Vanessa Taylor’s script cuts the action back and forth from past to present. The adult J.D. drives cross country to Ohio trying to get a rehab bed for his mom, his girlfriend Usha (Freida Pinto), also a Yale law student slowly learns why he has kept his background so close to his vest. The imposter syndrome and feelings of inadequacy, the metaphor being the beloved fried baloney sandwich, is at times is touched upon too between J.D. and his tribe-of-two sister, each of them recognizing in the other what they needed to do to get out, but still hold on to their core familial strength at the same time.

Many of the critics cite and compared previously screened classic films that also dwelled in various levels of poverty, including the new release, Nomadland with Frances McDormand. Some even referred to the performances by Amy Adams and Glenn Close as “Oscar bait.” But they have lost sight that film is art, and art is subjective, imprecise and it elicits sometimes unpredictable emotions, not all of them esoteric nor high brow.

And the feelings that this film are drawing upon are touching the very sensitive exposed nerve many middle-class Americans are facing right now. Job losses and industries diminished, like making movies or film critique, and journalism as a whole. Small business owners are folding, people are being evicted, mortgages are in arears and we are learning quickly the expensive college degrees do not necessarily deliver the ROI one had hoped for.

So why does any of that come into consideration for a film from Netflix some have called a “sickeningly irresponsible parade of death and despair“?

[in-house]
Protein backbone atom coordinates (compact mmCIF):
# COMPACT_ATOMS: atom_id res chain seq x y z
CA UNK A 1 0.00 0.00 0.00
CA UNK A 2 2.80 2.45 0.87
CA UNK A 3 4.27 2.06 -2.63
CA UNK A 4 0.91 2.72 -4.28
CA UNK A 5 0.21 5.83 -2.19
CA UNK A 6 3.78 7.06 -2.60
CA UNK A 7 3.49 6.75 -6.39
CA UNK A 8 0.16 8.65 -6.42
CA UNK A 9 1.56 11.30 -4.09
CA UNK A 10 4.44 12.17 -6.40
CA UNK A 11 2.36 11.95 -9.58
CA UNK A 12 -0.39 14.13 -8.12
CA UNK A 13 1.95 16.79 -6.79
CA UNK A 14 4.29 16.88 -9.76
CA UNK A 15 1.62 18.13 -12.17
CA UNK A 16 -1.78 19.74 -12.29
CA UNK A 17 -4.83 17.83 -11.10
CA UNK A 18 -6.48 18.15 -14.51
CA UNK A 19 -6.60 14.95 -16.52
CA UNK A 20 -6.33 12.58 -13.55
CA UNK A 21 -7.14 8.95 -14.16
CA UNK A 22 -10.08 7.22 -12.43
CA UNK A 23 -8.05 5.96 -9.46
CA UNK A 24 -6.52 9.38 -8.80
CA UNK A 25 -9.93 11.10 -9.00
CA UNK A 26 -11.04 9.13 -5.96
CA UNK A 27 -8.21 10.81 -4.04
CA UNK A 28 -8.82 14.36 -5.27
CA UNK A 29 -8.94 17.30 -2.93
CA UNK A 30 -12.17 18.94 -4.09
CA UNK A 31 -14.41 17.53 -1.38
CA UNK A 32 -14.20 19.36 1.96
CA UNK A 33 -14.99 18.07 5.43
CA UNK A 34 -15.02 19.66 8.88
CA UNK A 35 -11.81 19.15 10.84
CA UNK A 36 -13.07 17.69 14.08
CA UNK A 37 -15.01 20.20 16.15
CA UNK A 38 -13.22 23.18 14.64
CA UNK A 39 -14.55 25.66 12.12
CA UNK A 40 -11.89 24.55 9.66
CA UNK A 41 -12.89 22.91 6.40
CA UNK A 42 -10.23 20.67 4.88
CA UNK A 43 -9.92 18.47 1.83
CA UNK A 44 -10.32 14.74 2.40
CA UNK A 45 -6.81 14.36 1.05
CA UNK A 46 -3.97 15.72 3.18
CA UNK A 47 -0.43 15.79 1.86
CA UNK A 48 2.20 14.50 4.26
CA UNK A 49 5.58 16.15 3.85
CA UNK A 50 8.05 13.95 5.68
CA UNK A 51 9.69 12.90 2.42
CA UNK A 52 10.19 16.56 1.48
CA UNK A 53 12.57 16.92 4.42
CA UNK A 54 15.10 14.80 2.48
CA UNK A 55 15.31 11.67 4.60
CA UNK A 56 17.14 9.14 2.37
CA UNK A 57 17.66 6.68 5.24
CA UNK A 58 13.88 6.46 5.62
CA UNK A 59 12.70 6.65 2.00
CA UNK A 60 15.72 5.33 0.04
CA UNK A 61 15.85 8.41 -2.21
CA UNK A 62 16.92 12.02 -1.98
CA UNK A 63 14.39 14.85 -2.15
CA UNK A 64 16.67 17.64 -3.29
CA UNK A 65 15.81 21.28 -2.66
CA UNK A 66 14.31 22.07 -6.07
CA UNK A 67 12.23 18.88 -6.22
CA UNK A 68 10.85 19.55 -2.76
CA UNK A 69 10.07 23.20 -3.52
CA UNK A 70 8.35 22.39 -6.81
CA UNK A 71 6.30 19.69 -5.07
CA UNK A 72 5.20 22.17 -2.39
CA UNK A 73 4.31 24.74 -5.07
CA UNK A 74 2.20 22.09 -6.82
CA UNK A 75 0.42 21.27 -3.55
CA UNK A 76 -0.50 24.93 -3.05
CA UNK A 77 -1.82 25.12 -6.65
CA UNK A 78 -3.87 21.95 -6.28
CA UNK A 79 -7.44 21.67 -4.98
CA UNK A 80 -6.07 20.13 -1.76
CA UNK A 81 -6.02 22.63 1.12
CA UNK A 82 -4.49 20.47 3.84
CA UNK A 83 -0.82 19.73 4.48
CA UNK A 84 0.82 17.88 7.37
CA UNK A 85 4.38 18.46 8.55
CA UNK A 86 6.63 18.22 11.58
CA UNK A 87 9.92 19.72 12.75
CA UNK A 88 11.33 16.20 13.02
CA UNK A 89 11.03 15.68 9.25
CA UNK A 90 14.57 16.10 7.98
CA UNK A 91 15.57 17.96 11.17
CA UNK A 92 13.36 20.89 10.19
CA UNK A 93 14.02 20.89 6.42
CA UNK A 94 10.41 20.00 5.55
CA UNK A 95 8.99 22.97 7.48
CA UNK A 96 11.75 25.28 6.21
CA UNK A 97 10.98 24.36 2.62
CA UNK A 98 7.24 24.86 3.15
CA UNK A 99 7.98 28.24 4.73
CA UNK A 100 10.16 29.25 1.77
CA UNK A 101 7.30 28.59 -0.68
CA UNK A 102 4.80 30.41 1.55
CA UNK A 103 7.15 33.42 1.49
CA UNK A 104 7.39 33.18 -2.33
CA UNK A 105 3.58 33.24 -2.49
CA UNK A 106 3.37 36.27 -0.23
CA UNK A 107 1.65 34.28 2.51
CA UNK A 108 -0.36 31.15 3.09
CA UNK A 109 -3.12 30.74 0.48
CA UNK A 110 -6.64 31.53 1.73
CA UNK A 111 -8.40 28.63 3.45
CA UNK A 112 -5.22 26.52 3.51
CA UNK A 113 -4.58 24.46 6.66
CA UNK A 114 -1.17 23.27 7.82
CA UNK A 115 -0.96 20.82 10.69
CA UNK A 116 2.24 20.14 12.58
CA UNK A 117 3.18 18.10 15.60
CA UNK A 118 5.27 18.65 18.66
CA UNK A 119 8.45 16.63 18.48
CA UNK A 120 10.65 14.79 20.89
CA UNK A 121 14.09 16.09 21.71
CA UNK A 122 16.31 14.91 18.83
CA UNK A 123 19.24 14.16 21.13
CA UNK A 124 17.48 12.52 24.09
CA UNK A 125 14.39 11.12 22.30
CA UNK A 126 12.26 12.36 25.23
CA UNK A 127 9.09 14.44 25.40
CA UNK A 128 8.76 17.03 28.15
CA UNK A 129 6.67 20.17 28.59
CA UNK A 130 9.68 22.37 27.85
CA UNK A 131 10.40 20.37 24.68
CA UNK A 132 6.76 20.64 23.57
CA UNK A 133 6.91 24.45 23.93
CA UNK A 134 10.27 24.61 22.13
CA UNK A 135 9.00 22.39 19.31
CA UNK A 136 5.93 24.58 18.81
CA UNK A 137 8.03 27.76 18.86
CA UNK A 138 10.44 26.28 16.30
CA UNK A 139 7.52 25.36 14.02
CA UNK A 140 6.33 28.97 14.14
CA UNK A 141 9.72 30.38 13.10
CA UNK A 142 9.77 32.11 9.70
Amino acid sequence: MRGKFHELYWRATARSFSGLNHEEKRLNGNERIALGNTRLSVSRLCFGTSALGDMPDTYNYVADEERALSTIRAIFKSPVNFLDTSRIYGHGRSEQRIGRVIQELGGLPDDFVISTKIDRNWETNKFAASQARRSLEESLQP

People relate and just like the film. It doesn’t matter that Vance’s family hails from Appalachia, as the film could have been set in South Boston, Pacoima or Reedsport, Oregon. Poverty defies locales and race, and unifies in the feelings of shame and crystallizes in anger and then melts into the crushing despair that comes with realizing that you are not, to quote Cyndi Lauper, one of “the fortunate ones.”

And more than ever, the gulf between shiny bright futures and those who are filing bankruptcy from a single hospital visit or just trying to feed their families has not been witnessed writ large since the Great Depression. But it’s not all doom and gloom… as the rich are doing just fine these days.

Despite the book’s more political bent, this film is not a tale of disgruntled Trump voters and the new Republican order, but also the working poor and worse from Democrat Biden’s beloved Scranton too. Many people need their flawed families to make it these days, pure and simple.

Vance’s memoir and Howard’s film is the artistic underscore to this new reality and existence that we all face, filled with dyspeptic feelings of uncertainty, and of being cheated in some way.

 

April Neale